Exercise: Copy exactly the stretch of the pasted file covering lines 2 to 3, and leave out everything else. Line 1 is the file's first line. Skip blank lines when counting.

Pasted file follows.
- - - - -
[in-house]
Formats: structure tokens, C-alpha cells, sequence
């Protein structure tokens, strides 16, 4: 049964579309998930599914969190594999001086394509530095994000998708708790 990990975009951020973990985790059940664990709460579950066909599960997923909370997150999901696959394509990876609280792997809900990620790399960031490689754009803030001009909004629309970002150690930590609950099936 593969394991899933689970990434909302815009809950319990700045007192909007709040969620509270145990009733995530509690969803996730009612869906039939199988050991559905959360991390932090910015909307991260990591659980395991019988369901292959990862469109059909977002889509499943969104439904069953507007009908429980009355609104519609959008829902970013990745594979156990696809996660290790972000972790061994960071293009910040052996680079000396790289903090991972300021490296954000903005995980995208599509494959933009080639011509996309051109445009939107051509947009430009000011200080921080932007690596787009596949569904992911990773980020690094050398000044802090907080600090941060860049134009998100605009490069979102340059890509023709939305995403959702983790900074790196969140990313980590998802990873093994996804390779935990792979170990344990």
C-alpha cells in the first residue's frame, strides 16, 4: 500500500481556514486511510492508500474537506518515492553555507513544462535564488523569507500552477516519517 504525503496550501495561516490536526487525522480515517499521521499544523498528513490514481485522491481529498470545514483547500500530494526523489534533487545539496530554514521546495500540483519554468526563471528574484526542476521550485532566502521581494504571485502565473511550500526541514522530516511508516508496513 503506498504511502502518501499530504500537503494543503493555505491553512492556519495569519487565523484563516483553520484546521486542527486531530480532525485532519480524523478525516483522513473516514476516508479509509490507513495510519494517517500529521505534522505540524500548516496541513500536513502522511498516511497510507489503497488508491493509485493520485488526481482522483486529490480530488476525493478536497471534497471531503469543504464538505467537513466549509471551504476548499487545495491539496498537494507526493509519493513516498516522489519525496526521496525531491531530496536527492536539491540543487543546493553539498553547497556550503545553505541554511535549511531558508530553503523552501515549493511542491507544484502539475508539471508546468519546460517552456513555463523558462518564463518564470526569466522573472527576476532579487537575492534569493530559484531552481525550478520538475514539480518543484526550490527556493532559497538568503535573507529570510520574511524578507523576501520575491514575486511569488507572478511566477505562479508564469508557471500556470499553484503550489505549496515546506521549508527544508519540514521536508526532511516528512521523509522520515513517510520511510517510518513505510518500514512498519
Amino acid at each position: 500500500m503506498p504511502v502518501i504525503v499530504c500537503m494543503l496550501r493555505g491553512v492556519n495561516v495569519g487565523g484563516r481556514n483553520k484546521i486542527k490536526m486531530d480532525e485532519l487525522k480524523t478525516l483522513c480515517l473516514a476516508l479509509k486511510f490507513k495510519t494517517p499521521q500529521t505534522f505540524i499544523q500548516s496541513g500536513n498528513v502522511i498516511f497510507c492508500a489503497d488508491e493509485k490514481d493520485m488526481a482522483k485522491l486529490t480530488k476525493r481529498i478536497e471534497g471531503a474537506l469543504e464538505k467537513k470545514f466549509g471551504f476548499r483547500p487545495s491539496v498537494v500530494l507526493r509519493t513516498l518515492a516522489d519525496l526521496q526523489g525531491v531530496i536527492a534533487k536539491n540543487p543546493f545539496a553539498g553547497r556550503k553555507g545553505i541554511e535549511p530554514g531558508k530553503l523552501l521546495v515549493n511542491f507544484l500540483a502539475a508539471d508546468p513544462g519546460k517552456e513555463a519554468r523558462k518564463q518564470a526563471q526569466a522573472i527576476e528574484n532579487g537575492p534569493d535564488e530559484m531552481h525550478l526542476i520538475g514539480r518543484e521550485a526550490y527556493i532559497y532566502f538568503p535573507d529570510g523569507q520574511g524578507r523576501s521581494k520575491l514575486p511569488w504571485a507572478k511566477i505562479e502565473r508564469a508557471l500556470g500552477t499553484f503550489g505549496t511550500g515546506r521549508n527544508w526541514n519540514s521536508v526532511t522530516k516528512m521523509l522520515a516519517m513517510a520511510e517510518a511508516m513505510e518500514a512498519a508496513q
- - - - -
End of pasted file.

Formats: structure tokens, C-alpha cells, sequence
């Protein structure tokens, strides 16, 4: 049964579309998930599914969190594999001086394509530095994000998708708790 990990975009951020973990985790059940664990709460579950066909599960997923909370997150999901696959394509990876609280792997809900990620790399960031490689754009803030001009909004629309970002150690930590609950099936 593969394991899933689970990434909302815009809950319990700045007192909007709040969620509270145990009733995530509690969803996730009612869906039939199988050991559905959360991390932090910015909307991260990591659980395991019988369901292959990862469109059909977002889509499943969104439904069953507007009908429980009355609104519609959008829902970013990745594979156990696809996660290790972000972790061994960071293009910040052996680079000396790289903090991972300021490296954000903005995980995208599509494959933009080639011509996309051109445009939107051509947009430009000011200080921080932007690596787009596949569904992911990773980020690094050398000044802090907080600090941060860049134009998100605009490069979102340059890509023709939305995403959702983790900074790196969140990313980590998802990873093994996804390779935990792979170990344990």